According to the World Health Organisation’s world malaria report, Nigeria accounts for 31.3 per cent of all malaria deaths worldwide. The implication of this is that close to 200,000 people may have died from malaria in 2021 alone. If we compare this with all covid-related mortalities which from 2020 till date are probably less than 5,000, it will help to appreciate how massive this malaria mortality figure really is.

On the contrary, I think Nigerians have been very unlucky. Nigeria has been unlucky to continue to lose hundreds of thousands of lives to malaria on an annual basis, and individuals, families and the nation at large losing billions of naira annually to malaria treatment and lost productivity. It is a shame that we have not been able to truly identify and accept what our challenges really are, and to dedicate our best efforts to tackling them. If we had addressed malaria, which is one of our major health problems the way we addressed Covid 19, which you can say we were lucky with, the story would be different today.

What is the country not doing correctly in tackling malaria?

The problem is that we don’t put our money into solving our problems. Most of our public health interventions are supported by foreign donors, and you may forgive them if they modify their funding based on what they consider important. Nigeria is unlucky not to be getting anywhere near pre-elimination, let alone elimination. The National Malaria Elimination Programme needs a lot more investing in.

Is there anything like a malaria infection reaching the brain?

Yes, there is. It is called cerebral malaria. It is one of the manifestations that are categorised as severe malaria. There are five plasmodium species that infect man, and the most vicious of them is the plasmodium falciparum, causing severe malaria more than any other species. According to the Nigeria Malaria Indicators Survey 2021, it is the cause of 91 per cent of all malaria infections in Nigeria. It can cause red blood cells to stick together in the small blood vessels in the brain, leading to their blockage and inflammation of the surrounding brain tissue. This can manifest in symptoms such as convulsions, confusion, varying degrees of unconsciousness, and even death. With prompt and effective treatment, many recover fully, but some persons may not regain their full nervous system functions.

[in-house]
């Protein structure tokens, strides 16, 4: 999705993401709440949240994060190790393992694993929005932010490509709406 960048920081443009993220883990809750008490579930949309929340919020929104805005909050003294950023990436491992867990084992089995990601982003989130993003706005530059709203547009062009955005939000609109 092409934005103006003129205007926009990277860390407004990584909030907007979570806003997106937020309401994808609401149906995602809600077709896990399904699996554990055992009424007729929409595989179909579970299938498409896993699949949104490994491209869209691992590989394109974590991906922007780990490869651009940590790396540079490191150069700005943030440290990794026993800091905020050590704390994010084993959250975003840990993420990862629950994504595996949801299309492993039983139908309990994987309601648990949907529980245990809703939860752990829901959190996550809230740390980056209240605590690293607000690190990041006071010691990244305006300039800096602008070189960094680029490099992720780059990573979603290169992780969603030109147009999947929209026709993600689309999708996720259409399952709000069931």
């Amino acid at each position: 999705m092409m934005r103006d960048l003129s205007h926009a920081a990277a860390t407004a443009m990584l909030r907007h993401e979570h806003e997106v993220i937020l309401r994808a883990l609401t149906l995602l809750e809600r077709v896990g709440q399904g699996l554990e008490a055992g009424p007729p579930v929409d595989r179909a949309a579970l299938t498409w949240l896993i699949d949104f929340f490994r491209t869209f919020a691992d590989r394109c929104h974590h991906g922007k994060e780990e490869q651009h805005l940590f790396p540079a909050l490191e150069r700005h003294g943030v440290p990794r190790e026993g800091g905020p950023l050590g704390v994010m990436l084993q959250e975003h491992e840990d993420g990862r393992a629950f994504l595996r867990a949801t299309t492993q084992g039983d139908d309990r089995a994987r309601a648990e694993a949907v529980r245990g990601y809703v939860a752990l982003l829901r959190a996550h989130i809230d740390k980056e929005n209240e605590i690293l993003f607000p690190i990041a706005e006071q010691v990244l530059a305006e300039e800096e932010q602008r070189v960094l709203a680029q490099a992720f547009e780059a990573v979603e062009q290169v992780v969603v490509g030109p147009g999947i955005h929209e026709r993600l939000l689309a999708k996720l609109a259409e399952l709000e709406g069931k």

How does malaria affect people according to their blood group?

The well-known blood groups are the A, B and O groups. Although the mechanisms by which they influence malaria infections are not well understood, people in the O group are thought to be at a greater risk of severe malaria due to plasmodium falciparum infections, while those who carry group A are less susceptible. The Duffy blood group is also important. The Duffy antigen that characterises this group is necessary for another species of the parasite called plasmodium vivax, to enter the red blood cells. People who are Duffy-negative, that is, that do not have this antigen, cannot be infected by plasmodium vivax. Most people in Sub-Saharan Africa are believed to be Duffy-negative, and are, therefore, incapable of being infected by the species.

What are your thoughts about the emergence of a vaccine for malaria?

The theme for this year’s World Malaria Day is, ‘Time to deliver zero malaria: invest, innovate and implement’. We have spoken about the need for improved investment in malaria control. The malaria vaccine development is a great example of innovation. Innovations can help us get around challenges in equitable and less expensive ways. Vaccines have been described as the most cost–effective public health interventions, and we expect the same effect in malaria control with the introduction of malaria vaccines.

The RTS,S vaccine, with the trade name, mosquirix, had been in the pipeline for a long time and a good deal of evidence is available on its effectiveness and safety. It has been piloted in Kenya, Ghana and Malawi with impressive results, and approved by the WHO in 2021, but while we were awaiting its widespread adoption by nations, another vaccine, R21 came up.

Are the two vaccines the same?